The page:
In addition, the total Bitcoin blockchain energy consumption worldwide is only 84.70 TWh. If you compare it against the annual global energy consumption, which is 170,000 TWh, it will amounts to only less than a tenth of a percent. It is also notable that 59.5% of the energy consumed by Bitcoin blockchains, is produced through renewable resources.



How can blockchain be energy-efficient?

Environmental sustainability is one of the unavoidable concerns for humanity today. Therefore, many measures have been taken in various fields to reduce energy consumption and carbon footprints. We can also observe considerable work in blockchain technology for decarbonisation.

Smart electricity metre

Blockchain can not only be energy-efficient, but it can also work for clean energy. One of its examples is its use as a smart electricity metre. Smart metres can shape a decentralised infrastructure for monitoring electricity production and usage.

Moreover, blockchain can bring transparency and efficiency to smart contracts in businesses. Besides, you can use it for crowdfunding for climate action or other causes. There are many other emerging use cases of blockchain technology for the environment. These can be part of the climate action plan for decarbonising and decentralising the environment.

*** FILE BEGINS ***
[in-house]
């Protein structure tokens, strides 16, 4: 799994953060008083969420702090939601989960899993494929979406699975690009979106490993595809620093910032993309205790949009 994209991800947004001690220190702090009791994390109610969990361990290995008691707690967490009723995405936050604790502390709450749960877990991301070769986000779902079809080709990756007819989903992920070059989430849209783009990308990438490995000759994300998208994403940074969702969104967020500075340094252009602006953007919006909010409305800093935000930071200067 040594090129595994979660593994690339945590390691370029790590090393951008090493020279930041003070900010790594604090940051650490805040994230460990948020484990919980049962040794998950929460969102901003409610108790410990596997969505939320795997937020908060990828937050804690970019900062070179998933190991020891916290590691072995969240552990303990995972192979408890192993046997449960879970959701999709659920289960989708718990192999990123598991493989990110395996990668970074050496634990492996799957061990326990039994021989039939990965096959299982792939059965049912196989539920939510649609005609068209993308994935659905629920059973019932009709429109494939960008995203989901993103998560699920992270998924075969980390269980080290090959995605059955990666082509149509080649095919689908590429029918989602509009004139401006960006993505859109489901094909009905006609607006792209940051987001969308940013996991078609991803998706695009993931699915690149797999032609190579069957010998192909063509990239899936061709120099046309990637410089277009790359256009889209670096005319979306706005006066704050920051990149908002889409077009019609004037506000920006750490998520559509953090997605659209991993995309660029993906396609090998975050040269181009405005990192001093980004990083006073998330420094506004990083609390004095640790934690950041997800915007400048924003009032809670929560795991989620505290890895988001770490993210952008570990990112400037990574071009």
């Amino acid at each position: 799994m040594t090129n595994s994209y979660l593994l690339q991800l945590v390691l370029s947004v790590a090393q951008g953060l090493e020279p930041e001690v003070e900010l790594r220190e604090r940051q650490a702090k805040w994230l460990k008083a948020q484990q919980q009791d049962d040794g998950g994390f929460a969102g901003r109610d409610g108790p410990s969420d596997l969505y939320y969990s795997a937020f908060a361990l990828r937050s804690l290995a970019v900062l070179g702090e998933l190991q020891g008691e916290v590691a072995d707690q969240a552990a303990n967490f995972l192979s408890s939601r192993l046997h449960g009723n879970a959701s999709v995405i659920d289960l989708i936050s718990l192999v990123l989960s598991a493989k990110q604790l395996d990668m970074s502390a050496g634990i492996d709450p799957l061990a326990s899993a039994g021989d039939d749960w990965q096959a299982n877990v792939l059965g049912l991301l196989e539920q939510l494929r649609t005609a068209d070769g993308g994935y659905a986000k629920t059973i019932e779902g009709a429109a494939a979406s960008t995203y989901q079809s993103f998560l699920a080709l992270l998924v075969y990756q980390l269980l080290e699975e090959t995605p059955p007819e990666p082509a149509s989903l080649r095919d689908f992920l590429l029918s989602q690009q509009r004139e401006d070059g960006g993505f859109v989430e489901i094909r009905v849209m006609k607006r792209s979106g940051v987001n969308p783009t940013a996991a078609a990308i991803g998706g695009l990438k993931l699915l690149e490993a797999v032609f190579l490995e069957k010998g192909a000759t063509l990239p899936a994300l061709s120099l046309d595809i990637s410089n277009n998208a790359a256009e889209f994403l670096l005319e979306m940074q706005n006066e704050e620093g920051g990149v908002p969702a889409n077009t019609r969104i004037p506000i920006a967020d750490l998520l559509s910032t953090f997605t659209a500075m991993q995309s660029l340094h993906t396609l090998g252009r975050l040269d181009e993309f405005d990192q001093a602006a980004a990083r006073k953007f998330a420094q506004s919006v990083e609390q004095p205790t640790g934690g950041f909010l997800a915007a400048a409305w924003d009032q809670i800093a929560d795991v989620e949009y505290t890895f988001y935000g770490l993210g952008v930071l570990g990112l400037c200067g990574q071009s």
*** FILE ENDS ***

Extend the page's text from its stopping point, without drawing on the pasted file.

Final Thoughts

Blockchain technology is a revolutionary innovation that can transform the way we do business. It can help us bring transparency and security to our everyday transactions. But unfortunately, there are a lot of misconceptions and vagueness around blockchain energy consumption, which results in sluggish growth of the technology.

This article demystified some of the most common misconceptions about blockchain energy expenditure. To sum it up, blockchains are not dangerous to the climate as there are various consensus mechanisms other than PoW that consume less energy. Most blockchains also leverage renewable resources for energy production, minimising their carbon emissions.

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Author: Wasay Ali

Author: Wasay Ali

I'm a content writer with adequate SEO knowledge. My hobby is to exercise, read and write. My writing experience currently expands to 2 years and I’ve worked on multiple niches, including finance. My versatility and research skills make me the best at what I do: content & SEO writing. I love writing because it pitches in and helps me learn new things daily.